There you have it, three sure fire ways to increase visibility and gain more followers for next to nothing in comparison to the traditional methods to go about it.

 

Kell Inkston is an analyst for S.E.E.R. and writes ascended masterpieces of literature on the side, particularly in the fantasy and sci-fi genres. Hobbies include sushi, long walks through industrial parks, rainy days, and drinking regrettable amounts of coffee.

Follow Kell at kellinkston.com, where you will find all sorts of good reading as well as a free novel for signing up to the newsletter.

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2 Comments

  1. Another free technique is to self-advertise, but in a more professional, subtle way. There are hundreds of forums, newsgroups, mailing lists, Facebook pages/sites, Twitter, Pinterest, etc. that are either directly concerned with writing in general, or even specific to your genre or other aspects of your writing’s corner of the world.

    Frequent them.

    And offer real, true advice or solutions to real problems-but never “advertise”. Overtly advertising is more than just frowned upon. Instead, create for yourself a short (1, 2 lines MAX) signature at the bottom of each post (copy/paste) that might have the name of your works, your genre is nice to include, and even a URL (link) to a place for more info/sales/etc. Just the facts, no “COME BUY MY BOOK!”. You want traffic that is interested in your work.

    This “soft sell” approach is like a person stopping to help you with a flat tire, and as they drive off you see they are driving a car with their business on the side of the door. You appreciate them for helping, and respect them for not jamming a business card down your throat.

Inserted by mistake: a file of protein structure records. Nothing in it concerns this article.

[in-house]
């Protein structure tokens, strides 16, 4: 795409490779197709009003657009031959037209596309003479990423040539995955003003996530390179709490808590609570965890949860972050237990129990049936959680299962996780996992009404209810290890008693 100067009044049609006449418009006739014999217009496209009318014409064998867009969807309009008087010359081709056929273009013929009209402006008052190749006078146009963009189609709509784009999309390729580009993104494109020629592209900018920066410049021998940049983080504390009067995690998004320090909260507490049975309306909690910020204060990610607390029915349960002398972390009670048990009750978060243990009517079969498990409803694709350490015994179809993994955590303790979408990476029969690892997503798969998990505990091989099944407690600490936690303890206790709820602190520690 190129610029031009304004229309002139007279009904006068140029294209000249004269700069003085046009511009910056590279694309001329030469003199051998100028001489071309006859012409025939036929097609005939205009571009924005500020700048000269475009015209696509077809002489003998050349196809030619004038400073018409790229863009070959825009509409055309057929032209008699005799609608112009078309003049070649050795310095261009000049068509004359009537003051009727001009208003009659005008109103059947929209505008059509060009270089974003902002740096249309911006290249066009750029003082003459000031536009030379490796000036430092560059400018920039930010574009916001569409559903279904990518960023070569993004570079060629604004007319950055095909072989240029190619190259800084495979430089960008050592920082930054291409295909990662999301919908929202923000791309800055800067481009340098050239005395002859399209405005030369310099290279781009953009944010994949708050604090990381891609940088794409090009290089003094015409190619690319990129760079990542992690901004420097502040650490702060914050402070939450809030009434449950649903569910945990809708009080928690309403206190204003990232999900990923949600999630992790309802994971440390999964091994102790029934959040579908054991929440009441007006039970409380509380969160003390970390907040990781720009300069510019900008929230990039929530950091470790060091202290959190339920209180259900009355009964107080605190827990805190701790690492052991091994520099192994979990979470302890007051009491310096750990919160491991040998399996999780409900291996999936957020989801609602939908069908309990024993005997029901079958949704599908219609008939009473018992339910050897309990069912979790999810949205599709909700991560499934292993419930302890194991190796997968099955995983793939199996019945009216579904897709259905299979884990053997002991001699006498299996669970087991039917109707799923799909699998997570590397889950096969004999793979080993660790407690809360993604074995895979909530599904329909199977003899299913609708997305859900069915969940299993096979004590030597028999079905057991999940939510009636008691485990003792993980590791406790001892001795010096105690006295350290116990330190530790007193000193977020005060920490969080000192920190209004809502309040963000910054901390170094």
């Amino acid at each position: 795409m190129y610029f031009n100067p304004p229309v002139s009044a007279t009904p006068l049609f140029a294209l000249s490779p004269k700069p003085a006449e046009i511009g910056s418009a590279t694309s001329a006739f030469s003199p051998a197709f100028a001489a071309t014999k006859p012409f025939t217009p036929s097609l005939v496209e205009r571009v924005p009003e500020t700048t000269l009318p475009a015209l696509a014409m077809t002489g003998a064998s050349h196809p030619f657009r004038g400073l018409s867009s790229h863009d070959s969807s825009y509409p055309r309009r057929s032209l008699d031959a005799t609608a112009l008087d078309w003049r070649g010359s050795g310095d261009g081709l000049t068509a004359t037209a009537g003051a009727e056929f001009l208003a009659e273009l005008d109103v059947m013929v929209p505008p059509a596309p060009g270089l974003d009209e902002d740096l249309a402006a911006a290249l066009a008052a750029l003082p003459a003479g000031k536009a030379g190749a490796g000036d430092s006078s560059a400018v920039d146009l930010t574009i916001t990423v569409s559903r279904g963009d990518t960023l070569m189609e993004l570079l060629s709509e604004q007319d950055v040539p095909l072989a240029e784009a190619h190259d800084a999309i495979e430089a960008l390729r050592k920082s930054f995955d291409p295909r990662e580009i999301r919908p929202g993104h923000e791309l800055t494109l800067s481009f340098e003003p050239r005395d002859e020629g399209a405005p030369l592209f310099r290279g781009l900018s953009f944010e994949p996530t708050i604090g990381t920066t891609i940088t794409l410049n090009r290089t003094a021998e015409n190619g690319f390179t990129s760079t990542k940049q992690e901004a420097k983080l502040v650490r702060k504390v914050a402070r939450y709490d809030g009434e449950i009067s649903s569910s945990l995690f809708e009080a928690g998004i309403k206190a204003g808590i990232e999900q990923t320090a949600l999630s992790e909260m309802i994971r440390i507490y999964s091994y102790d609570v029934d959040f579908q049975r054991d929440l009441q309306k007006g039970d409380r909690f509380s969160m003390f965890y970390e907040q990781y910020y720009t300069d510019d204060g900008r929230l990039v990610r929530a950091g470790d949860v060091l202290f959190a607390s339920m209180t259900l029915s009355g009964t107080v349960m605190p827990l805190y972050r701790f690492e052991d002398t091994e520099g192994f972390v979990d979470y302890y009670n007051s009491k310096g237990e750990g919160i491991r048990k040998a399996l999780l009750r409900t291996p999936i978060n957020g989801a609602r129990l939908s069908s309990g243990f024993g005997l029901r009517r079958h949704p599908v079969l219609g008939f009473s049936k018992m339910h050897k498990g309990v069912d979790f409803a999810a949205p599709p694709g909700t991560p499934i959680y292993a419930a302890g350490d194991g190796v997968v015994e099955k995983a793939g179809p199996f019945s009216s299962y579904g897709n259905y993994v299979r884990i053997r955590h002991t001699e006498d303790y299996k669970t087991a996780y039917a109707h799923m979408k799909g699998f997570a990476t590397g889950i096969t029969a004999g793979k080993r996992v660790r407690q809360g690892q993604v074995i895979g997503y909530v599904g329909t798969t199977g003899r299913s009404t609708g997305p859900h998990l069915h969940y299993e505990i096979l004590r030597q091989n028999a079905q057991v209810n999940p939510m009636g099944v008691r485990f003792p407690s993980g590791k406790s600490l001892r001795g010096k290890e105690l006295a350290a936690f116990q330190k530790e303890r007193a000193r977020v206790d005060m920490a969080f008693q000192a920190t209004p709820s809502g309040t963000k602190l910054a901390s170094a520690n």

You will always find that offering real help is always appreciated, while posting to tell everyone to come buy your book/eBook will not only likely be against posting rules, but be met with disdain or aggression.

    At least that is my personal advice.

    P.S. Resellers like Amazon will let you have timed “Free Downloads” of your book in eBook format. You can even put the first chapter or two in a separate product, and make it always free to download.

    1. Hi,

      Fantastic advice, I totally agree. Being helpful and informative is a great way to garner interest among other authors- it’s hard to be unappreciative of someone that’ll help you out of the goodness of their heart.

      I also think it’s worth mentioning you can make amazon.com books permanently free by price-matching the book to another seller, i.e. have it for free on barnes and noble and showing amazon.com’s support team the price difference via support email. I’ve found this to be immaculately helpful when trying to make a book free on all channels.